Newham has London’s third highest child poverty rate and the second highest unemployment rate; Manor Park is in the 10% most disadvantaged band, nationally, and home visits tell us that many families are living in very overcrowded housing. This, alongside much other local knowledge, has been a significant factor when approaching curriculum design. Our knowledge of local communities, challenges faced and contextual safeguarding considerations has informed a curriculum that is intent on raising aspirations, rich in talk and debate, with a strong focus on gender, race and religious equality woven through. Weekly JIGSAW lessons and a strong RSE curriculum ensure a robust PSHE offer that is further enhanced with careers workshops and lessons on identified key themes such as gang culture and financial literacy, to ensure our children are equipped for life in their immediate community within modern Britain. 

Our curriculum is designed to develop a sense of community and belonging; from local history units to a wealth of educational visits in the immediate (Little Ilford Park, Olympic Park, Stratford East Theatre) and wider (River Thames boat trip, Museum of London, Science Museum) area, we ensure children develop an awareness and appreciation of the world around them. We seize opportunities to be involved in wider community events, including Debate Mate and Shakespeare Schools Festival as well as inter-Trust competitions and visits such as our annual trip to Southend. Our regular visits to local buildings of religious and cultural significance ensure children both recognise and celebrate the cultural diversity within our community. 

We greatly value the contribution our families make to our learning at Sheringham; from parent doctors visiting Reception as part of ‘People Who Help Us’ topics, to parent clubs and families providing the audience for presentations and galleries, we are committed to growing these community links and utilising our families to enhance our learning.

Children’s social, moral, spiritual and cultural development is at the heart of curriculum design, with both subject content and enrichment opportunities planned to ensure children have a growing understanding and appreciation of the world they live in, with the aspiration to seek and grasp opportunities alongside a strong awareness of the responsibility they have for contributing positively, socially, economically and environmentally. 

Balance

We recognise the importance of providing children with time to develop the fundamental skills of literacy, numeracy, communication and collaboration whilst exploring a rich curriculum that supports their developing understanding of the world in which we live. Every area of the curriculum offers children different opportunities to be inspired, enjoy learning new information and develop skills; whilst we don’t teach each subject for an equal amount of time, we value every area for its contribution to children’s development, striving to ensure engagement and outcomes are strong.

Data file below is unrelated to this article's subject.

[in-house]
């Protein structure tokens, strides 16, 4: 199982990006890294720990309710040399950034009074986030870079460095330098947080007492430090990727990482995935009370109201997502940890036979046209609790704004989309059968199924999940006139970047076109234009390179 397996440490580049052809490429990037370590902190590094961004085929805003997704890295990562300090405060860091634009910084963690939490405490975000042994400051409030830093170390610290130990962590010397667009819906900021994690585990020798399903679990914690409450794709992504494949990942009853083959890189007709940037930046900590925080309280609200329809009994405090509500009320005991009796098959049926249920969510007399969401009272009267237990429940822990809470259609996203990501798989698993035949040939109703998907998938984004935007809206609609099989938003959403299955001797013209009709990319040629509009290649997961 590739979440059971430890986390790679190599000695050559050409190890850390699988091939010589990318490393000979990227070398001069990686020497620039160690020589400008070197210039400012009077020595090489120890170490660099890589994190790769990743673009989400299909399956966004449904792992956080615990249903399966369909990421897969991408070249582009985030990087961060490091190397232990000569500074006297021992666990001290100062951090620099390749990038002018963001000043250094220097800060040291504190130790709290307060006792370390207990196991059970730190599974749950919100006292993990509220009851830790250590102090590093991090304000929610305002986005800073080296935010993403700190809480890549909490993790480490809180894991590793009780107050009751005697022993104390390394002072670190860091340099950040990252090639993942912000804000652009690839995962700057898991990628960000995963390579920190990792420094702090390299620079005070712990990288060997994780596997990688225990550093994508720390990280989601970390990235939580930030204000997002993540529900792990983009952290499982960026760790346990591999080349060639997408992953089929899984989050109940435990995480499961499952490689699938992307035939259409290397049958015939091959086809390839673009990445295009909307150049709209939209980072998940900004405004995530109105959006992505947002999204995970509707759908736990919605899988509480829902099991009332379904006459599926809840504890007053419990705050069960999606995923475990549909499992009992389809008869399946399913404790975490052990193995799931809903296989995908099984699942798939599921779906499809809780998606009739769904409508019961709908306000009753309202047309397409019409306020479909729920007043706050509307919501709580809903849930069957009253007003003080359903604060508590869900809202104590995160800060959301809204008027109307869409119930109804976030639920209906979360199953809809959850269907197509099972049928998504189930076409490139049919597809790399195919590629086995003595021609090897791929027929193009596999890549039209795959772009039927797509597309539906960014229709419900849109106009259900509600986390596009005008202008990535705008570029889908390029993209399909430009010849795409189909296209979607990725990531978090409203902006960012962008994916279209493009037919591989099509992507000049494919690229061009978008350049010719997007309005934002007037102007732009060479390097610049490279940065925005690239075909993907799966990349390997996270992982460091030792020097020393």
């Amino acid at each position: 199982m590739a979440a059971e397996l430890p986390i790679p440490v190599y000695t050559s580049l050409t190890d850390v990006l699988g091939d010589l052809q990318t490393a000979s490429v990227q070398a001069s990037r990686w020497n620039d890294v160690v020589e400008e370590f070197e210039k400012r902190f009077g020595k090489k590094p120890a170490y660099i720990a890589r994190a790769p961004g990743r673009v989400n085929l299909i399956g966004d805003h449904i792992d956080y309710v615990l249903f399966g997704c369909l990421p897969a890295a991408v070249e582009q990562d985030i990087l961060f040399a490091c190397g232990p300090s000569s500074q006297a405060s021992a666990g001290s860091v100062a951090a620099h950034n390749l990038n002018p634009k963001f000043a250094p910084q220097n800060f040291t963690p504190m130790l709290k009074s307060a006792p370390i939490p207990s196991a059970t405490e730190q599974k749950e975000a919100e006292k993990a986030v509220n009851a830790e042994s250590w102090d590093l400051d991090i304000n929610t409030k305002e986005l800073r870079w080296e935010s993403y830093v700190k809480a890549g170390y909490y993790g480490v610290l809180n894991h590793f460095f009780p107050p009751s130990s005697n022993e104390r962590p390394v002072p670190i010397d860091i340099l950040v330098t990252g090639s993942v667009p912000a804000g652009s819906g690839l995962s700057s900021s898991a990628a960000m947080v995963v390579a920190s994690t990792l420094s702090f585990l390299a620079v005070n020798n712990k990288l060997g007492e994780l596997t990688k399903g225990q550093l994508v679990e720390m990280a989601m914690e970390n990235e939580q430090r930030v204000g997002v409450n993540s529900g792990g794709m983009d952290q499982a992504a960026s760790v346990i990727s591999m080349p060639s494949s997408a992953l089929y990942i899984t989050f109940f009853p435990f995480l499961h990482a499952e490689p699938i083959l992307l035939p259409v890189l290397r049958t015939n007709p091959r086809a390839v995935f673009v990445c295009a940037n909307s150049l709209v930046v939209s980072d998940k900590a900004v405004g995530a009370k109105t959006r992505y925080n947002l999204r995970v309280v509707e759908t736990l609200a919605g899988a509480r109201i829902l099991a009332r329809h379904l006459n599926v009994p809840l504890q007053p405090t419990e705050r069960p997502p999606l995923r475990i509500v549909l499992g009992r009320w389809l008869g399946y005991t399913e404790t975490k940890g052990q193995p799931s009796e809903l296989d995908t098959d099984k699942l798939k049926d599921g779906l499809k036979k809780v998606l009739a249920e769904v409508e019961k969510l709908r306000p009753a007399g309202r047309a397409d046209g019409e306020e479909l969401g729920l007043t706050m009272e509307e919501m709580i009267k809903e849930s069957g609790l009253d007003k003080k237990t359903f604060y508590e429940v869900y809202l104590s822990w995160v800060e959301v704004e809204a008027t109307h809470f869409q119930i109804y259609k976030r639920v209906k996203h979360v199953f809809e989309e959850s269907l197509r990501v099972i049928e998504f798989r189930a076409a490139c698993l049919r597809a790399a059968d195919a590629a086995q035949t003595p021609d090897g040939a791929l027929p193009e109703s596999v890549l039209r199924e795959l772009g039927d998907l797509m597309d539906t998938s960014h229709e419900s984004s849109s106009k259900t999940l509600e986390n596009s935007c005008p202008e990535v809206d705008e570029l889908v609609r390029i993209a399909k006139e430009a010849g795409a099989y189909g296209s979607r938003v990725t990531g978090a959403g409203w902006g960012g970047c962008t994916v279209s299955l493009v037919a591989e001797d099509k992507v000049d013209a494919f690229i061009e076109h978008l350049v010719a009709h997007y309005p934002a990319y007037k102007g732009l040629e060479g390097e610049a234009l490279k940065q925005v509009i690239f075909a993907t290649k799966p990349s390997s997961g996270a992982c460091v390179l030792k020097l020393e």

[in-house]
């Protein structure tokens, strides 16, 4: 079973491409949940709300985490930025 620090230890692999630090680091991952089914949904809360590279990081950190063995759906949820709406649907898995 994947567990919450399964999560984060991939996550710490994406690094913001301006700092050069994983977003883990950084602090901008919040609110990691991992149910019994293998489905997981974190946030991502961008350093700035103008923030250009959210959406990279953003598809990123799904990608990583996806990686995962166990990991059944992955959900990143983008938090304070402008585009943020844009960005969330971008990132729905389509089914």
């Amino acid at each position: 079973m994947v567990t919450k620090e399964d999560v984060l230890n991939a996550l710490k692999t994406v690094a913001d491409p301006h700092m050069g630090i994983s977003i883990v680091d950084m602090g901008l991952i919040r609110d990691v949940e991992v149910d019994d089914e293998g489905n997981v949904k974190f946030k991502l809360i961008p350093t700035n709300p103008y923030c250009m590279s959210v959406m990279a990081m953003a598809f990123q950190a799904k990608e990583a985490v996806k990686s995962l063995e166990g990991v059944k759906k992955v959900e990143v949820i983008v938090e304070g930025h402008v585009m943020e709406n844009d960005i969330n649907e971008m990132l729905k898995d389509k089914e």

Achieving both breadth and depth can raise significant challenges, and we use knowledge of our children’s starting points and life experiences to inform decision making regarding content and structure, creating a timetable that allows our children to reach, and often exceed, national expectations in the core subjects from relatively low starting points whilst remaining excited and motivated by our non-core curriculum and wider learning opportunities. Our progression guides, developed with subject specialists from across the LiH Trust, alongside professional development ensure that staff understand the non-negotiables in every subject. This allows us to provide a curriculum that gives children time to explore ideas and concepts in greater depth, follow their own lines of enquiry and build up knowledge over time. 

Meaningful learning

Whilst understanding the importance of statutory testing within primary education, it is clear that children learn most effectively when they see a purpose in the learning and it’s rooted in engaging contexts, and that much essential learning cannot be tested. Our curriculum is carefully constructed to provide the time we feel children need for learning in maths and English, without sacrificing teaching time across the wider curriculum which is taught discretely to ensure quality and robust coverage. However, we do ensure that embedded across our curriculum is a focus on applying mathematical skills and developing language, communication and literacy.

When planning, teachers seek and utilise purposeful opportunities to apply and consolidate maths skills across the curriculum, for example when timing sprints in PE, recording rates of decay in a science experiment or analysing population trends in geography.